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Jan Smuts

Jan Christiaan Smuts, (1870 - 1950) was a prominent South African statesman and soldier. He was born in Malmesbury[?] in the Cape Colony and was educated at Christ's College[?], Cambridge.

Smuts was a supporter of Cecil Rhodes until it was revealed that Rhodes had instigated the fateful Jameson Raid by a group of Uitlanders[?] on the Transvaal Republic[?]. He moved from the Cape to practice law in Johannesburg where he became State Attorney. He later became a Minister in the Transvaal government led by Paul Kruger until the outbreak of the Boer War.

During the Boer War he led a Boer Commando[?] in the Cape Colony and showed a great aptitude for guerrilla tactics. After the war ended in 1902 he returned to politics as a member of the government of the Union of South Africa led by Louis Botha[?] until the outbreak of World War I when he rejoined the army. In 1917 he was invited to join the Imperial War Cabinet[?] by David Lloyd George.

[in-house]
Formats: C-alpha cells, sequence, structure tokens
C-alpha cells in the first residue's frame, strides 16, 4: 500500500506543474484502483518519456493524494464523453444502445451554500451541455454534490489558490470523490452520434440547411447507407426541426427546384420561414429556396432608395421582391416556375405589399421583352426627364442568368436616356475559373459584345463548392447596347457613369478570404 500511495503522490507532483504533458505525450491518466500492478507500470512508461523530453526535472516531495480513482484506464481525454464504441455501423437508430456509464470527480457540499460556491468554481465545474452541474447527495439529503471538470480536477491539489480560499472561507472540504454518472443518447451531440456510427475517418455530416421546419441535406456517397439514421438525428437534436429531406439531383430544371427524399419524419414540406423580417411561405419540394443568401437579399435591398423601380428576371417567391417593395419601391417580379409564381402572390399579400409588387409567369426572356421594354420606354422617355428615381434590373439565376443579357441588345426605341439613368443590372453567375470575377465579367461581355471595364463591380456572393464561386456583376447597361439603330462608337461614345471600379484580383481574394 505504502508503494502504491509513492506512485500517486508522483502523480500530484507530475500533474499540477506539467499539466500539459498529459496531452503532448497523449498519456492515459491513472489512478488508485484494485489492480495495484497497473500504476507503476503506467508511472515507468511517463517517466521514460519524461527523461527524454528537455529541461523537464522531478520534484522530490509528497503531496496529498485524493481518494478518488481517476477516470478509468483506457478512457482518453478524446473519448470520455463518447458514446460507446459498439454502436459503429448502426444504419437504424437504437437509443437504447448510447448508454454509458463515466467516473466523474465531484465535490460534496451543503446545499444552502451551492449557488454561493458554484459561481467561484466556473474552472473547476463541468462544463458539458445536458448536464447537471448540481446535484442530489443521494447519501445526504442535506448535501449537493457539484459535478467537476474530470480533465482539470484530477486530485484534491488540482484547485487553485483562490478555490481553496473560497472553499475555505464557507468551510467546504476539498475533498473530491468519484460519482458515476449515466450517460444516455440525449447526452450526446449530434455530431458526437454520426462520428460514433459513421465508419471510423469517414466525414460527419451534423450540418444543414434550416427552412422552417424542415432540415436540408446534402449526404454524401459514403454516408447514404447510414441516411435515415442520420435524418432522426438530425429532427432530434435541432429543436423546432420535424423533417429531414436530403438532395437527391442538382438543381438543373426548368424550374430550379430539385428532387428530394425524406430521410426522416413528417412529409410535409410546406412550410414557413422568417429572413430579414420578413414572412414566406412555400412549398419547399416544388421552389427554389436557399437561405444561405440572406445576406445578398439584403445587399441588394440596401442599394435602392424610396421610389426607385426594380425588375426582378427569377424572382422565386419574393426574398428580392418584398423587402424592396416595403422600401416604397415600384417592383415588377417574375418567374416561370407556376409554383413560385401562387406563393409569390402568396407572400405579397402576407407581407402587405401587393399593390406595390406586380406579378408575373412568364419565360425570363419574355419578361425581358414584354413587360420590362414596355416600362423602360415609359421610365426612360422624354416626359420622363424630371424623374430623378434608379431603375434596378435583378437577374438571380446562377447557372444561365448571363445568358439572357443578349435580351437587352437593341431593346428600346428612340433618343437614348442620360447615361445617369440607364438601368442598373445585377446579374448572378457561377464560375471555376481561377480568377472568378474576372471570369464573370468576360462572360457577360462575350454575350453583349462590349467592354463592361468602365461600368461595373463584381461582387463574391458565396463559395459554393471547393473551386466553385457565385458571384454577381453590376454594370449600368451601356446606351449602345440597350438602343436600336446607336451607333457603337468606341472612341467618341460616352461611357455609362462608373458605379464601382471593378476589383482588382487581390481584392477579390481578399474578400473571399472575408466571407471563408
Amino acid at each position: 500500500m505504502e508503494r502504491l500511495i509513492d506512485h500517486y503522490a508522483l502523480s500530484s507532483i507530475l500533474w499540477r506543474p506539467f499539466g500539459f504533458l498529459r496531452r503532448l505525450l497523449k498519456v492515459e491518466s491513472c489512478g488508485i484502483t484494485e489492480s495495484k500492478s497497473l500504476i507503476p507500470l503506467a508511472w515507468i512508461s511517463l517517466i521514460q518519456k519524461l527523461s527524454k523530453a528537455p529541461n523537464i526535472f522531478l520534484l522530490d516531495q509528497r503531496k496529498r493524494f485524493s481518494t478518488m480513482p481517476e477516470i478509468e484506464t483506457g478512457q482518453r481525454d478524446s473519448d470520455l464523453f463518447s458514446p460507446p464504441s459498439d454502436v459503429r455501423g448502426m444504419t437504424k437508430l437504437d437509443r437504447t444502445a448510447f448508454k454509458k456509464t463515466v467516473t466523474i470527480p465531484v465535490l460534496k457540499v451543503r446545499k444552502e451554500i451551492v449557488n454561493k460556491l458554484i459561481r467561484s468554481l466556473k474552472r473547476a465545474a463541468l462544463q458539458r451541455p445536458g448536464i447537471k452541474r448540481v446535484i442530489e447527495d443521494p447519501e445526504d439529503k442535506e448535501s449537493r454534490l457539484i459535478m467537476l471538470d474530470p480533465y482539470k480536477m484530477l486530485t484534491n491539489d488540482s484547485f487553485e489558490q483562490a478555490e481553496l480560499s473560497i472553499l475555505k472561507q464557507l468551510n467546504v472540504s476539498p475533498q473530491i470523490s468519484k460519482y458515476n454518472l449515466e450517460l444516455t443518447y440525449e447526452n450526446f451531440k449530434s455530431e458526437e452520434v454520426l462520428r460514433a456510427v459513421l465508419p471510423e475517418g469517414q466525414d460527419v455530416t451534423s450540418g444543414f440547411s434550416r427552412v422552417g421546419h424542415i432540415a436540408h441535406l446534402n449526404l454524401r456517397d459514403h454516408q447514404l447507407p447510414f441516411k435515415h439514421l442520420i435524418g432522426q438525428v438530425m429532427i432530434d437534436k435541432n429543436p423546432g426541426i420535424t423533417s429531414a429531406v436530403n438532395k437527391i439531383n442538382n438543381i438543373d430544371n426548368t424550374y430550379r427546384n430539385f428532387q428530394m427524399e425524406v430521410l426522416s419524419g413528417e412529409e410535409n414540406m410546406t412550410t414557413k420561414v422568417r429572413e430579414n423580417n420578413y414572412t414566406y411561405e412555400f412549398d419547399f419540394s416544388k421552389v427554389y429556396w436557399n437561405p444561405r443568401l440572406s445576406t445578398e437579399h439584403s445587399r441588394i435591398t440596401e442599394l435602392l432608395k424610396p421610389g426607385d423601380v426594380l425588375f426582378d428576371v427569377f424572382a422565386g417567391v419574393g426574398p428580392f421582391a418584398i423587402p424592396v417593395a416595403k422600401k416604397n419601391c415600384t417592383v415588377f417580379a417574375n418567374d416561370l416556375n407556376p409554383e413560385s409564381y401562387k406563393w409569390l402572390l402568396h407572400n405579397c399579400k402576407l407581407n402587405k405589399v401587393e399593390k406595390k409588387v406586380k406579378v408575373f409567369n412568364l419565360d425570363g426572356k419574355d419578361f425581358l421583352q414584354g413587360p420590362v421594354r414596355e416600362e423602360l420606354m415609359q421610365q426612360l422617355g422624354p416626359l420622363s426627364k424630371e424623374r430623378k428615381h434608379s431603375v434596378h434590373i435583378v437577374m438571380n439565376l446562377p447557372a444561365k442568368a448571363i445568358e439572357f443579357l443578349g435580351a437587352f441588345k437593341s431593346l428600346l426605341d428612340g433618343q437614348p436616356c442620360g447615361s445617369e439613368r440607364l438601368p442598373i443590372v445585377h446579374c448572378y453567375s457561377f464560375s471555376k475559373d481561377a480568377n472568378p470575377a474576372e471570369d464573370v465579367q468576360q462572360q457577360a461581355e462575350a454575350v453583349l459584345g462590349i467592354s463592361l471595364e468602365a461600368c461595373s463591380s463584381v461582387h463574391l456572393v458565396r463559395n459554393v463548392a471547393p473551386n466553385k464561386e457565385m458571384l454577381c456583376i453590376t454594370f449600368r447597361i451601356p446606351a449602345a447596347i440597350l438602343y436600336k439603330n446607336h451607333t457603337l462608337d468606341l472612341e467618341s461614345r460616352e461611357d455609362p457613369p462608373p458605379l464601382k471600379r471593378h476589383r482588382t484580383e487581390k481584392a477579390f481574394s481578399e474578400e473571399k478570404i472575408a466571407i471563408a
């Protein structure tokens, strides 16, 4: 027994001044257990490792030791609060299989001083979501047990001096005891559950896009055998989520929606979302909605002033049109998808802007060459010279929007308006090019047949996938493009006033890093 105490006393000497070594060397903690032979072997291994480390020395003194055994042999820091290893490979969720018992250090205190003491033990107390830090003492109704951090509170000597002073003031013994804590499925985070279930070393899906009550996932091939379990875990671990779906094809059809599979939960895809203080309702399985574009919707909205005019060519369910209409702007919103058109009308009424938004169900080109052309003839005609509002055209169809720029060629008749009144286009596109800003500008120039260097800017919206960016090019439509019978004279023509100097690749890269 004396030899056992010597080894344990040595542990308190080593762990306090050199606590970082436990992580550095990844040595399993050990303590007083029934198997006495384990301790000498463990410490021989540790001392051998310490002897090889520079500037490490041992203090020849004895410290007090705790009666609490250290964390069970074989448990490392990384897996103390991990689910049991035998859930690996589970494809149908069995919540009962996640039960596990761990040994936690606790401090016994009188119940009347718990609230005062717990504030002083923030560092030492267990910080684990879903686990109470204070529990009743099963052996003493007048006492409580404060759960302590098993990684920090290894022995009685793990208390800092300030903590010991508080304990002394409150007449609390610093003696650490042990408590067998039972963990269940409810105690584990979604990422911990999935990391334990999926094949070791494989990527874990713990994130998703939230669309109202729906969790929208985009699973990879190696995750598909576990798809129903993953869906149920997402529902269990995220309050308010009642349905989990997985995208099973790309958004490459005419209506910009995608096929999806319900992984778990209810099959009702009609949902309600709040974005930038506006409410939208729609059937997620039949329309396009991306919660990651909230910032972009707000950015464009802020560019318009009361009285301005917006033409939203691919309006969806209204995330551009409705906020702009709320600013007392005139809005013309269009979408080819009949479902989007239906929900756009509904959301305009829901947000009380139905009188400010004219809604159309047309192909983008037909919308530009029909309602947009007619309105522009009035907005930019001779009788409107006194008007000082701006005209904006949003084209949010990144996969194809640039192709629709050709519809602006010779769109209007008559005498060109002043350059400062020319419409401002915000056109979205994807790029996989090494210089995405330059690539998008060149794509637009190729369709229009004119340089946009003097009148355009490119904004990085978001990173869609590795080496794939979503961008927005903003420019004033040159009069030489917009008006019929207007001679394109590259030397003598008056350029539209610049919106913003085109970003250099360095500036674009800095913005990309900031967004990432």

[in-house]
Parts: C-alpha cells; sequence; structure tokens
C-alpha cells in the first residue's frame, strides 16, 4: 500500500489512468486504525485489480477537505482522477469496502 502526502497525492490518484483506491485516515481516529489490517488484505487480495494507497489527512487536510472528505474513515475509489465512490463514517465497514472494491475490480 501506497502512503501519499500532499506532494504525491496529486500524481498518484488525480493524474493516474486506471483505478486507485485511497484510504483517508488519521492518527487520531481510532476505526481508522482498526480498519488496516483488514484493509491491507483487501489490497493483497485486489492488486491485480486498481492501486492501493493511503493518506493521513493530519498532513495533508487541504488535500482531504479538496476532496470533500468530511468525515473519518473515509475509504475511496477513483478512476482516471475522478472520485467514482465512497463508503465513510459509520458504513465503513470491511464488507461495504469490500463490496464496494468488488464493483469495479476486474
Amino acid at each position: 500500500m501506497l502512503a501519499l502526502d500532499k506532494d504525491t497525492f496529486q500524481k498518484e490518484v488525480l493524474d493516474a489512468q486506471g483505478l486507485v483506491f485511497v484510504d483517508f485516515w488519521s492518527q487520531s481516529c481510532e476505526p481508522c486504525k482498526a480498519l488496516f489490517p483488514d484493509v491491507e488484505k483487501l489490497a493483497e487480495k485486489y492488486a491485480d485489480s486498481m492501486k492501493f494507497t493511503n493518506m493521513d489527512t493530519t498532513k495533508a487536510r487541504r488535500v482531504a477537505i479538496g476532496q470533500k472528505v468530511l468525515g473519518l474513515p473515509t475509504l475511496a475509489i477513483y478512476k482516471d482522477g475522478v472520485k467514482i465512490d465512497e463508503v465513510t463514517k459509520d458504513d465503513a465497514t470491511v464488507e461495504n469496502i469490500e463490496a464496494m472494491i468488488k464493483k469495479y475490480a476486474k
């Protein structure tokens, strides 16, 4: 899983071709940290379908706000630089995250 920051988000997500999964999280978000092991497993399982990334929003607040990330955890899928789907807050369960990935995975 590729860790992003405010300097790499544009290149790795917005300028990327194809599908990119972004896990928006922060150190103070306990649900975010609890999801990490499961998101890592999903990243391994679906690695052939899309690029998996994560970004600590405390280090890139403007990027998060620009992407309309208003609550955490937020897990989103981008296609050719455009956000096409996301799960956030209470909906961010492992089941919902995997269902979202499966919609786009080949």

Smuts returned to South Africa after the signing of the Treaty of Versailles in 1919 and served two terms as prime minister (1919-1924) and (1933 - 1939).

During World War II Smuts worked closely with Winston Churchill and attained the rank of Field Marshall. He was the only person who was a signatory to both the peace treaties ending the two world wars. He contributed to the formation of both the League of Nations and the United Nations.



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